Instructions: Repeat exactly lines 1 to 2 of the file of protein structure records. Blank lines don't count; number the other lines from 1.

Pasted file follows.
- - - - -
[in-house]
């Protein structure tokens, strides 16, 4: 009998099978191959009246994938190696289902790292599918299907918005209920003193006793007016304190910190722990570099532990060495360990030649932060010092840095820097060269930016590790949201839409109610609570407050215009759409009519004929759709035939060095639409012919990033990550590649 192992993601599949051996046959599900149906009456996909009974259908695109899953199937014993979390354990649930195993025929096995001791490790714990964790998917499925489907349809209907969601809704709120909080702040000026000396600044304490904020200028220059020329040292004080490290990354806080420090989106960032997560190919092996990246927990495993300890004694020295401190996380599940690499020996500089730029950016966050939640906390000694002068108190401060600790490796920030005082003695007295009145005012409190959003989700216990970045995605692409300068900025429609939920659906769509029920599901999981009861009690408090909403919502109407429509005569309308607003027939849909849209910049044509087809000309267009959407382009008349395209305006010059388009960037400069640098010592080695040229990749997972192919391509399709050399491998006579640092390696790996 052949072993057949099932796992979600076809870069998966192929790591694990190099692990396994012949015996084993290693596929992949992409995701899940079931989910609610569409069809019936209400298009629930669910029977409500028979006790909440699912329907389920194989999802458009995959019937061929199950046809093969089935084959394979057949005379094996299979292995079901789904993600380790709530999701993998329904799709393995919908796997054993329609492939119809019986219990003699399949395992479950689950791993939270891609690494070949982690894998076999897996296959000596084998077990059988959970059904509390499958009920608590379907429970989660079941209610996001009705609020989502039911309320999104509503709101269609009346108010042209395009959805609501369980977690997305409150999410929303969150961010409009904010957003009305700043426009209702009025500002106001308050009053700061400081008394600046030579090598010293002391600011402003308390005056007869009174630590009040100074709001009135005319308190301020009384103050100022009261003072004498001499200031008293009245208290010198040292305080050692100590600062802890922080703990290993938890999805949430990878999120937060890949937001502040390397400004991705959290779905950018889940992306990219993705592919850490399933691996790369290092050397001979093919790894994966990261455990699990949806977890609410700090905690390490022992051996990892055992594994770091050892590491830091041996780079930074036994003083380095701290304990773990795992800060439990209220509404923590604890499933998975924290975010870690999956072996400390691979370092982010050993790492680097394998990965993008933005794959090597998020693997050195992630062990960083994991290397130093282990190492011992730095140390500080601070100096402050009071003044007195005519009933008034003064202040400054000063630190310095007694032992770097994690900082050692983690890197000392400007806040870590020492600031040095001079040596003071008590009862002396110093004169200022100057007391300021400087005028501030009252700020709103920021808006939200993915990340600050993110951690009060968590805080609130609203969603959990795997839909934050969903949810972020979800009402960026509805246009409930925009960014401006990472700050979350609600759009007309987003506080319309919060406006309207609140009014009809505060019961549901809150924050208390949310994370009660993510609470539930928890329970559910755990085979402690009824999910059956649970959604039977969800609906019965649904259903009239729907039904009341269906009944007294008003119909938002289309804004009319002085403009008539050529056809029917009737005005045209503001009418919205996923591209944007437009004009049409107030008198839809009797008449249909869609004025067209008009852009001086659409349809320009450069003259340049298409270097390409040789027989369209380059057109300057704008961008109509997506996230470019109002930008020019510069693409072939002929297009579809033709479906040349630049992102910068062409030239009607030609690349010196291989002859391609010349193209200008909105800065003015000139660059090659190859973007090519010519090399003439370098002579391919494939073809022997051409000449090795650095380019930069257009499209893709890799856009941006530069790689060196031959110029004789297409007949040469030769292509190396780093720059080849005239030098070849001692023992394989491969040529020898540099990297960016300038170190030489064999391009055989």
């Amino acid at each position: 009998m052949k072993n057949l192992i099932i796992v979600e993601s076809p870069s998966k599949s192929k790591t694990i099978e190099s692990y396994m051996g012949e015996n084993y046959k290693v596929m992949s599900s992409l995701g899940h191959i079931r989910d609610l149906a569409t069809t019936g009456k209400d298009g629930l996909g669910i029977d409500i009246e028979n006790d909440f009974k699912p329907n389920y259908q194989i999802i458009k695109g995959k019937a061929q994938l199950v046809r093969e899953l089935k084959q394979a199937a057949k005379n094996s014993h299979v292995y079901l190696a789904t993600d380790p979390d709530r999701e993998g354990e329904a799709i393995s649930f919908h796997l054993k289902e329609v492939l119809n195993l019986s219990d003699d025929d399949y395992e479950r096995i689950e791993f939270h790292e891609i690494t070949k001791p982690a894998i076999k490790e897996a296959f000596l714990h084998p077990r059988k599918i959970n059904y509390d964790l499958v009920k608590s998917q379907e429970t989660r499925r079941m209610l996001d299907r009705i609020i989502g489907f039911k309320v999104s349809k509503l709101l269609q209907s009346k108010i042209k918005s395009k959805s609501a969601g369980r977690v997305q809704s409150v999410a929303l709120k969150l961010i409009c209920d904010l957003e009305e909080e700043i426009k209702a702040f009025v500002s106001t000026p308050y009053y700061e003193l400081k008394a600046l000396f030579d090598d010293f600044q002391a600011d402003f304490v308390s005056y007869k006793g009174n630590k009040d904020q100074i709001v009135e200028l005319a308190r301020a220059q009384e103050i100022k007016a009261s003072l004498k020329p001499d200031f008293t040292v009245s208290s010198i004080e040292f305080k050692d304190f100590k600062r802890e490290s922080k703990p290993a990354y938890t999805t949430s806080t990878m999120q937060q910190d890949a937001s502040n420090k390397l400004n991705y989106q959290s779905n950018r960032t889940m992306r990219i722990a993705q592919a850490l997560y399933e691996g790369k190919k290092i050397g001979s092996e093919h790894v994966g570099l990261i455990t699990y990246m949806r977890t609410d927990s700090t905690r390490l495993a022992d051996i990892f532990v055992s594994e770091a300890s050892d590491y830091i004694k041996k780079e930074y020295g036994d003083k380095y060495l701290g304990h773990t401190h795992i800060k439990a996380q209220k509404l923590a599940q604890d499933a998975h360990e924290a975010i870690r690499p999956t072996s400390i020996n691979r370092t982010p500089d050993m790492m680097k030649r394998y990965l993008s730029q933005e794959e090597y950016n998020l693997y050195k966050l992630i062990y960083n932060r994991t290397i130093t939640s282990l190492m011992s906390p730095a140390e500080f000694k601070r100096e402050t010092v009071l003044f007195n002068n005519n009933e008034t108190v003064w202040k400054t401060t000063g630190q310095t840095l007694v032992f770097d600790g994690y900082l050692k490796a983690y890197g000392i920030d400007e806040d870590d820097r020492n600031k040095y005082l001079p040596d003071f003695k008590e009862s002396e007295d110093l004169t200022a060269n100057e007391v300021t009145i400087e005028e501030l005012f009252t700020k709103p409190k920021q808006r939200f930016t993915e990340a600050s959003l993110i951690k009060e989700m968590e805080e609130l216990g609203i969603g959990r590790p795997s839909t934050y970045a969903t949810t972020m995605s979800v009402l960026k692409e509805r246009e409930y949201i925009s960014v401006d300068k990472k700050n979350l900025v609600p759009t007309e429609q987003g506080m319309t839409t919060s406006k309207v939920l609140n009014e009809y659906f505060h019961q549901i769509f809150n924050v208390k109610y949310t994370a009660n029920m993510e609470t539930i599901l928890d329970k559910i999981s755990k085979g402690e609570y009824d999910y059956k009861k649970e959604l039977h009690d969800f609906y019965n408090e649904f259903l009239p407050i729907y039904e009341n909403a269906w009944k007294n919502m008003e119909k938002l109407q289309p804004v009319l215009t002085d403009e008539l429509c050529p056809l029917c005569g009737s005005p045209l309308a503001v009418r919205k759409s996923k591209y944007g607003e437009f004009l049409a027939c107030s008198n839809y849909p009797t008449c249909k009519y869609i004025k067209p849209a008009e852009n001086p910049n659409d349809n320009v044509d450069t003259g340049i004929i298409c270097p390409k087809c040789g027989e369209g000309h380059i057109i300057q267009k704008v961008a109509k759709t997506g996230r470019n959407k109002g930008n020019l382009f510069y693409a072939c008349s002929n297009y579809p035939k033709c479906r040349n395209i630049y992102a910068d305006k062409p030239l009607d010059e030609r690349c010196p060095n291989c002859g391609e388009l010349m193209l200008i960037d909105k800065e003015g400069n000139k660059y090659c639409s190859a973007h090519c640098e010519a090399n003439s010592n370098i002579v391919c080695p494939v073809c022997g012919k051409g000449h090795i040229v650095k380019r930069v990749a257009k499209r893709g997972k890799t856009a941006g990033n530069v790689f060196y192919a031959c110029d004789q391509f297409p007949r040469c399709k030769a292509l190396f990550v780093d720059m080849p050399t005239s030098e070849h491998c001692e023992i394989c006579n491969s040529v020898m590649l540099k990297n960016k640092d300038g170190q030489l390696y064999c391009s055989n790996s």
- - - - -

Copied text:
[in-house]
């Protein structure tokens, strides 16, 4: 009998099978191959009246994938190696289902790292599918299907918005209920003193006793007016304190910190722990570099532990060495360990030649932060010092840095820097060269930016590790949201839409109610609570407050215009759409009519004929759709035939060095639409012919990033990550590649 192992993601599949051996046959599900149906009456996909009974259908695109899953199937014993979390354990649930195993025929096995001791490790714990964790998917499925489907349809209907969601809704709120909080702040000026000396600044304490904020200028220059020329040292004080490290990354806080420090989106960032997560190919092996990246927990495993300890004694020295401190996380599940690499020996500089730029950016966050939640906390000694002068108190401060600790490796920030005082003695007295009145005012409190959003989700216990970045995605692409300068900025429609939920659906769509029920599901999981009861009690408090909403919502109407429509005569309308607003027939849909849209910049044509087809000309267009959407382009008349395209305006010059388009960037400069640098010592080695040229990749997972192919391509399709050399491998006579640092390696790996 052949072993057949099932796992979600076809870069998966192929790591694990190099692990396994012949015996084993290693596929992949992409995701899940079931989910609610569409069809019936209400298009629930669910029977409500028979006790909440699912329907389920194989999802458009995959019937061929199950046809093969089935084959394979057949005379094996299979292995079901789904993600380790709530999701993998329904799709393995919908796997054993329609492939119809019986219990003699399949395992479950689950791993939270891609690494070949982690894998076999897996296959000596084998077990059988959970059904509390499958009920608590379907429970989660079941209610996001009705609020989502039911309320999104509503709101269609009346108010042209395009959805609501369980977690997305409150999410929303969150961010409009904010957003009305700043426009209702009025500002106001308050009053700061400081008394600046030579090598010293002391600011402003308390005056007869009174630590009040100074709001009135005319308190301020009384103050100022009261003072004498001499200031008293009245208290010198040292305080050692100590600062802890922080703990290993938890999805949430990878999120937060890949937001502040390397400004991705959290779905950018889940992306990219993705592919850490399933691996790369290092050397001979093919790894994966990261455990699990949806977890609410700090905690390490022992051996990892055992594994770091050892590491830091041996780079930074036994003083380095701290304990773990795992800060439990209220509404923590604890499933998975924290975010870690999956072996400390691979370092982010050993790492680097394998990965993008933005794959090597998020693997050195992630062990960083994991290397130093282990190492011992730095140390500080601070100096402050009071003044007195005519009933008034003064202040400054000063630190310095007694032992770097994690900082050692983690890197000392400007806040870590020492600031040095001079040596003071008590009862002396110093004169200022100057007391300021400087005028501030009252700020709103920021808006939200993915990340600050993110951690009060968590805080609130609203969603959990795997839909934050969903949810972020979800009402960026509805246009409930925009960014401006990472700050979350609600759009007309987003506080319309919060406006309207609140009014009809505060019961549901809150924050208390949310994370009660993510609470539930928890329970559910755990085979402690009824999910059956649970959604039977969800609906019965649904259903009239729907039904009341269906009944007294008003119909938002289309804004009319002085403009008539050529056809029917009737005005045209503001009418919205996923591209944007437009004009049409107030008198839809009797008449249909869609004025067209008009852009001086659409349809320009450069003259340049298409270097390409040789027989369209380059057109300057704008961008109509997506996230470019109002930008020019510069693409072939002929297009579809033709479906040349630049992102910068062409030239009607030609690349010196291989002859391609010349193209200008909105800065003015000139660059090659190859973007090519010519090399003439370098002579391919494939073809022997051409000449090795650095380019930069257009499209893709890799856009941006530069790689060196031959110029004789297409007949040469030769292509190396780093720059080849005239030098070849001692023992394989491969040529020898540099990297960016300038170190030489064999391009055989």